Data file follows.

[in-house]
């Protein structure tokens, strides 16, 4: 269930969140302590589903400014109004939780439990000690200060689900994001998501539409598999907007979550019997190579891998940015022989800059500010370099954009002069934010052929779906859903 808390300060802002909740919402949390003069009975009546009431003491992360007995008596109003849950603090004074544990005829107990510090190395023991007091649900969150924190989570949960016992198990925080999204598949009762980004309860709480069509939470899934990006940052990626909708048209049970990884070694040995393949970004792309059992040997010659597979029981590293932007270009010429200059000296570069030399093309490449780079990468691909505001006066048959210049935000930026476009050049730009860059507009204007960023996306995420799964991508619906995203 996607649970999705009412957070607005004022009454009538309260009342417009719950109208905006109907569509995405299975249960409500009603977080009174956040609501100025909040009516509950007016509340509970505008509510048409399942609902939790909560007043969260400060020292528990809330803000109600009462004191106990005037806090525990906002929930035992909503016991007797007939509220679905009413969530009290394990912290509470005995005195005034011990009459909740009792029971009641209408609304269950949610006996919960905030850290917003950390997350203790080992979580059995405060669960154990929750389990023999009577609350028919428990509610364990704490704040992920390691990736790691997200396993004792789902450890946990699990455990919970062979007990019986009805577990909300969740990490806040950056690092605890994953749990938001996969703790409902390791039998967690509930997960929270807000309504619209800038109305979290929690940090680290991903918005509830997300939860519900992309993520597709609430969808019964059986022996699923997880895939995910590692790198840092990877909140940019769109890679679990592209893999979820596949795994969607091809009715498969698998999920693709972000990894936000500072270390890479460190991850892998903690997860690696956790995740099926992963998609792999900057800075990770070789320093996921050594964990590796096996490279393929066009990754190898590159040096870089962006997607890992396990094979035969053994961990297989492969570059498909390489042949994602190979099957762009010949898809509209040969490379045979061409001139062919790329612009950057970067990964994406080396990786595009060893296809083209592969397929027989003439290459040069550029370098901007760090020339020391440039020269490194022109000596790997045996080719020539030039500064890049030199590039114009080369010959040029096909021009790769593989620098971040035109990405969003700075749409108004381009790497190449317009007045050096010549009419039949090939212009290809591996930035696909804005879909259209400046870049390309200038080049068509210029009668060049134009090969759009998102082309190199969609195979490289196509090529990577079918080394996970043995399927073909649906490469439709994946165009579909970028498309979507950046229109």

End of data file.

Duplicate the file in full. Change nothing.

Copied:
[in-house]
């Protein structure tokens, strides 16, 4: 269930969140302590589903400014109004939780439990000690200060689900994001998501539409598999907007979550019997190579891998940015022989800059500010370099954009002069934010052929779906859903 808390300060802002909740919402949390003069009975009546009431003491992360007995008596109003849950603090004074544990005829107990510090190395023991007091649900969150924190989570949960016992198990925080999204598949009762980004309860709480069509939470899934990006940052990626909708048209049970990884070694040995393949970004792309059992040997010659597979029981590293932007270009010429200059000296570069030399093309490449780079990468691909505001006066048959210049935000930026476009050049730009860059507009204007960023996306995420799964991508619906995203 996607649970999705009412957070607005004022009454009538309260009342417009719950109208905006109907569509995405299975249960409500009603977080009174956040609501100025909040009516509950007016509340509970505008509510048409399942609902939790909560007043969260400060020292528990809330803000109600009462004191106990005037806090525990906002929930035992909503016991007797007939509220679905009413969530009290394990912290509470005995005195005034011990009459909740009792029971009641209408609304269950949610006996919960905030850290917003950390997350203790080992979580059995405060669960154990929750389990023999009577609350028919428990509610364990704490704040992920390691990736790691997200396993004792789902450890946990699990455990919970062979007990019986009805577990909300969740990490806040950056690092605890994953749990938001996969703790409902390791039998967690509930997960929270807000309504619209800038109305979290929690940090680290991903918005509830997300939860519900992309993520597709609430969808019964059986022996699923997880895939995910590692790198840092990877909140940019769109890679679990592209893999979820596949795994969607091809009715498969698998999920693709972000990894936000500072270390890479460190991850892998903690997860690696956790995740099926992963998609792999900057800075990770070789320093996921050594964990590796096996490279393929066009990754190898590159040096870089962006997607890992396990094979035969053994961990297989492969570059498909390489042949994602190979099957762009010949898809509209040969490379045979061409001139062919790329612009950057970067990964994406080396990786595009060893296809083209592969397929027989003439290459040069550029370098901007760090020339020391440039020269490194022109000596790997045996080719020539030039500064890049030199590039114009080369010959040029096909021009790769593989620098971040035109990405969003700075749409108004381009790497190449317009007045050096010549009419039949090939212009290809591996930035696909804005879909259209400046870049390309200038080049068509210029009668060049134009090969759009998102082309190199969609195979490289196509090529990577079918080394996970043995399927073909649906490469439709994946165009579909970028498309979507950046229109």